Corcept Therapeutics Incorporated (NASDAQ:CORT) closed the latest trading session on Friday at $10.03, a day after it released its financial results for the 2018 fourth quarter.
The company announced the Q4 2018 results on Thursday revealing that its quarterly revenue came in at $66.8 million. This is significantly higher than the $53.3 million revenue figure it reported in Q4 2017. Corcept’s preliminary revenue for 2018 $251.2 million, marking a 58% rise from the preliminary revenue reported in the previous year.
Corcept estimates that it’s 2019 revenue will range between $285 million and $315 million. However, the information has been released before the company completed its annual independent audit and this means that the projections might be adjusted.
The company’s cash and cash equivalents came in at $206.8 million after a $10.1 million increase during the fourth quarter. The increase was observed after Corcept spent $14.8 million to buy back 1.1 million shares through its stock repurchase program.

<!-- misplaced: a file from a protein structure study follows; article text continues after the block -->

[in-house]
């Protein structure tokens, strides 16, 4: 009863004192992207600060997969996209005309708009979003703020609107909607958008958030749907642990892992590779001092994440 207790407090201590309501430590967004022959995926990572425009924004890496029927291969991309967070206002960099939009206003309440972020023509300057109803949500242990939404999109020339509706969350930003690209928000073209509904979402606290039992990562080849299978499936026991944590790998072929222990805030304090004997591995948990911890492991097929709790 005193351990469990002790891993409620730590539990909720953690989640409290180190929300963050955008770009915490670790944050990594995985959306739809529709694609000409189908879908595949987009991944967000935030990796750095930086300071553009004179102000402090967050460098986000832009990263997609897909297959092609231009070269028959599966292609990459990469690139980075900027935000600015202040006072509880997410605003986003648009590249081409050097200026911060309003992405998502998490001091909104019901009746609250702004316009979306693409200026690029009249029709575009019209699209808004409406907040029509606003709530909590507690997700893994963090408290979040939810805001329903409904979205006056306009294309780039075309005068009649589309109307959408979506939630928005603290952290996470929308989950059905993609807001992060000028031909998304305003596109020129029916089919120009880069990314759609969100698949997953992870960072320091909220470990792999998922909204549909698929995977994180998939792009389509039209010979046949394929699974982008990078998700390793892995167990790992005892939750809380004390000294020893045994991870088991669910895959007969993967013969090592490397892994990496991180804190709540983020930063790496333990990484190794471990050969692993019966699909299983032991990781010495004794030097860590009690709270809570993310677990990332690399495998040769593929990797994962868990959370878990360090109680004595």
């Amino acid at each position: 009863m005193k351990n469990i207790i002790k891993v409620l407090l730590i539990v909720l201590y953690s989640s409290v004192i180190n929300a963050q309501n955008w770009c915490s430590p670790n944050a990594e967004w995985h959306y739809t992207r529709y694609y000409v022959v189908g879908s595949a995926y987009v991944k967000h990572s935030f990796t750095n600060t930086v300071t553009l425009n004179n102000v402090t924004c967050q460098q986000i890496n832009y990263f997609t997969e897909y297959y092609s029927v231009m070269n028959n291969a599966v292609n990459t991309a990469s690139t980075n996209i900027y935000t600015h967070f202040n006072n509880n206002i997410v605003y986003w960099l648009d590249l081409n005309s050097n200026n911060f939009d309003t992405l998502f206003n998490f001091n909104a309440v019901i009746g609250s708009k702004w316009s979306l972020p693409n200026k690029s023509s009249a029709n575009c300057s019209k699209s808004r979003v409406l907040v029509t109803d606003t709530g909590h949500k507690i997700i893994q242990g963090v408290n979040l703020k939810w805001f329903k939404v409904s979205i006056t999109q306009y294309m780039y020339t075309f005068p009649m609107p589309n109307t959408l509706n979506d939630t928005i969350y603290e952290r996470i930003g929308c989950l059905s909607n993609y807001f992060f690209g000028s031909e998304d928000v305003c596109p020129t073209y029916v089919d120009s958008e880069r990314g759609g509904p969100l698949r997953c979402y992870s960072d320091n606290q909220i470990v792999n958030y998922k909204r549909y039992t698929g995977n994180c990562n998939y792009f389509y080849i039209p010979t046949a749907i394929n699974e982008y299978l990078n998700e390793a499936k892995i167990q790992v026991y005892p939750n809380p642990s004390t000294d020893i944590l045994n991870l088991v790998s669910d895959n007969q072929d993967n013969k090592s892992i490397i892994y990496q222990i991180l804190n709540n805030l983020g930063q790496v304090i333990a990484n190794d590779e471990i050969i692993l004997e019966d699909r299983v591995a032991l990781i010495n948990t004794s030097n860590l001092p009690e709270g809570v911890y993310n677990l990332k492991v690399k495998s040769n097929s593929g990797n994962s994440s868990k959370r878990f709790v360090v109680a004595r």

“Our Cushing’s syndrome franchise grew significantly in 2018, as more physicians prescribed Korlym for the first time and experienced prescribers identified additional patients who could benefit from the medication,” stated Corcept’s CEO Joseph K. Belanoff.
Corcept expects its Korlym prescriber base to continue growing
The CEO also pointed out that the company expects the first-time and repeat Korlym prescribers to continue increasing in 2019. Belanoff also noted that Korlym’s strong revenue has allowed the company to continue advancing its bespoke selective cortisol modulators so that they can potentially be used to treat a variety of serious disorders.
Corcept has been working on Relacorilant as a Korlym successor, and it even commenced the Phase 3 study of Relacorilant in 2018. The company plans to kick off Phase 2 trials for patients with pancreatic, metastatic ovarian, and castration-resistant prostate cancers in 2019. The firm will also run Relacorilant’s phase 2 trials for antipsychotic-induced weight gain and non-alcoholic steatohepatitis (NASH).
Roughly 20,000 people suffer from Cushing’s syndrome in the U.S, and about 3,000 people are diagnosed with the condition every year. It is also referred to as Hypercortisolism, and it is caused by too much cortisol activity. Cortisol is also known as the stress hormones.